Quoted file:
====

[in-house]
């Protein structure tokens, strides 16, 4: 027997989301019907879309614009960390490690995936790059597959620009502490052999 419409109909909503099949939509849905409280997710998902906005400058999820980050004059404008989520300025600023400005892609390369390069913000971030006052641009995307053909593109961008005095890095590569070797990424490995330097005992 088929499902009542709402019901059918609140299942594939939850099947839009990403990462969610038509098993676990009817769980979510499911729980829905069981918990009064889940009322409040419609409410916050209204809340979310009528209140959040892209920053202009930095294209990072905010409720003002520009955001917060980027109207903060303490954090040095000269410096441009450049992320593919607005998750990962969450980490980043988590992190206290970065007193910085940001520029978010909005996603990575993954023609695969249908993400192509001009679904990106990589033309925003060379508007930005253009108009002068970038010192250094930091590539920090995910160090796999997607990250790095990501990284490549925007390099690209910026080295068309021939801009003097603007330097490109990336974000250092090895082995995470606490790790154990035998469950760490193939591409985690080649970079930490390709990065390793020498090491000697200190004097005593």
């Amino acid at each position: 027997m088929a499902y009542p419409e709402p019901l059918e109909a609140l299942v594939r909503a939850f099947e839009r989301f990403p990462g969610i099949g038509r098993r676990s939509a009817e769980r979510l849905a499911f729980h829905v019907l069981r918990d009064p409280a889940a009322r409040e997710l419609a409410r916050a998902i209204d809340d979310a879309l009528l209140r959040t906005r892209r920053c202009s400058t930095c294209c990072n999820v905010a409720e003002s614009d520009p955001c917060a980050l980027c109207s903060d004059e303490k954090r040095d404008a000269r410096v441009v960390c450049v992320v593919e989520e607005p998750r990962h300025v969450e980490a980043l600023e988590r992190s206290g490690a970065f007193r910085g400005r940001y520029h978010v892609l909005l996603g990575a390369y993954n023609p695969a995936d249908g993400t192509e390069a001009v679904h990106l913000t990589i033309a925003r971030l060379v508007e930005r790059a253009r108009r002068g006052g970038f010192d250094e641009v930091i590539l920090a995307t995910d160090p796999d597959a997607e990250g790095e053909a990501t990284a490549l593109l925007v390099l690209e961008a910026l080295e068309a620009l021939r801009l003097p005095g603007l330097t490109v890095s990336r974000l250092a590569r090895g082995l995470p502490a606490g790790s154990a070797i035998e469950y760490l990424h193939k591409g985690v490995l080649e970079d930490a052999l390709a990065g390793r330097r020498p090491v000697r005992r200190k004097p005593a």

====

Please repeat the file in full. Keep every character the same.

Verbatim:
[in-house]
């Protein structure tokens, strides 16, 4: 027997989301019907879309614009960390490690995936790059597959620009502490052999 419409109909909503099949939509849905409280997710998902906005400058999820980050004059404008989520300025600023400005892609390369390069913000971030006052641009995307053909593109961008005095890095590569070797990424490995330097005992 088929499902009542709402019901059918609140299942594939939850099947839009990403990462969610038509098993676990009817769980979510499911729980829905069981918990009064889940009322409040419609409410916050209204809340979310009528209140959040892209920053202009930095294209990072905010409720003002520009955001917060980027109207903060303490954090040095000269410096441009450049992320593919607005998750990962969450980490980043988590992190206290970065007193910085940001520029978010909005996603990575993954023609695969249908993400192509001009679904990106990589033309925003060379508007930005253009108009002068970038010192250094930091590539920090995910160090796999997607990250790095990501990284490549925007390099690209910026080295068309021939801009003097603007330097490109990336974000250092090895082995995470606490790790154990035998469950760490193939591409985690080649970079930490390709990065390793020498090491000697200190004097005593």
């Amino acid at each position: 027997m088929a499902y009542p419409e709402p019901l059918e109909a609140l299942v594939r909503a939850f099947e839009r989301f990403p990462g969610i099949g038509r098993r676990s939509a009817e769980r979510l849905a499911f729980h829905v019907l069981r918990d009064p409280a889940a009322r409040e997710l419609a409410r916050a998902i209204d809340d979310a879309l009528l209140r959040t906005r892209r920053c202009s400058t930095c294209c990072n999820v905010a409720e003002s614009d520009p955001c917060a980050l980027c109207s903060d004059e303490k954090r040095d404008a000269r410096v441009v960390c450049v992320v593919e989520e607005p998750r990962h300025v969450e980490a980043l600023e988590r992190s206290g490690a970065f007193r910085g400005r940001y520029h978010v892609l909005l996603g990575a390369y993954n023609p695969a995936d249908g993400t192509e390069a001009v679904h990106l913000t990589i033309a925003r971030l060379v508007e930005r790059a253009r108009r002068g006052g970038f010192d250094e641009v930091i590539l920090a995307t995910d160090p796999d597959a997607e990250g790095e053909a990501t990284a490549l593109l925007v390099l690209e961008a910026l080295e068309a620009l021939r801009l003097p005095g603007l330097t490109v890095s990336r974000l250092a590569r090895g082995l995470p502490a606490g790790s154990a070797i035998e469950y760490l990424h193939k591409g985690v490995l080649e970079d930490a052999l390709a990065g390793r330097r020498p090491v000697r005992r200190k004097p005593a």